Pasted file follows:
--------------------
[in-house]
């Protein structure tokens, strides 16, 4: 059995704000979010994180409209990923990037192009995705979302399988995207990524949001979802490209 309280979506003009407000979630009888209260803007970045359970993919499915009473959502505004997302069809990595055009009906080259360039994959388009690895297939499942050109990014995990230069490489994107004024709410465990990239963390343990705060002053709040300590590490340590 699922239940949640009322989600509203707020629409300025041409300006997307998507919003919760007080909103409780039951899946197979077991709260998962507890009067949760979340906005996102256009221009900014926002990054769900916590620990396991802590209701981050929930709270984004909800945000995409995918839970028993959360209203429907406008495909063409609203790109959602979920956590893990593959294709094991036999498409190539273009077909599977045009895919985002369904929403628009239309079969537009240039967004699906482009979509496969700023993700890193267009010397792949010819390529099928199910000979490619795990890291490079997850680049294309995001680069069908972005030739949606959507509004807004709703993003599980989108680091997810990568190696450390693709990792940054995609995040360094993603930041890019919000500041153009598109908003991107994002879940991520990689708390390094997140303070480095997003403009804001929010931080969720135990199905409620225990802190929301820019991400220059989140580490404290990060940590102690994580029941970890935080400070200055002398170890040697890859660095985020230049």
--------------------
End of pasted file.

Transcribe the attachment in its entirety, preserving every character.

[in-house]
């Protein structure tokens, strides 16, 4: 059995704000979010994180409209990923990037192009995705979302399988995207990524949001979802490209 309280979506003009407000979630009888209260803007970045359970993919499915009473959502505004997302069809990595055009009906080259360039994959388009690895297939499942050109990014995990230069490489994107004024709410465990990239963390343990705060002053709040300590590490340590 699922239940949640009322989600509203707020629409300025041409300006997307998507919003919760007080909103409780039951899946197979077991709260998962507890009067949760979340906005996102256009221009900014926002990054769900916590620990396991802590209701981050929930709270984004909800945000995409995918839970028993959360209203429907406008495909063409609203790109959602979920956590893990593959294709094991036999498409190539273009077909599977045009895919985002369904929403628009239309079969537009240039967004699906482009979509496969700023993700890193267009010397792949010819390529099928199910000979490619795990890291490079997850680049294309995001680069069908972005030739949606959507509004807004709703993003599980989108680091997810990568190696450390693709990792940054995609995040360094993603930041890019919000500041153009598109908003991107994002879940991520990689708390390094997140303070480095997003403009804001929010931080969720135990199905409620225990802190929301820019991400220059989140580490404290990060940590102690994580029941970890935080400070200055002398170890040697890859660095985020230049």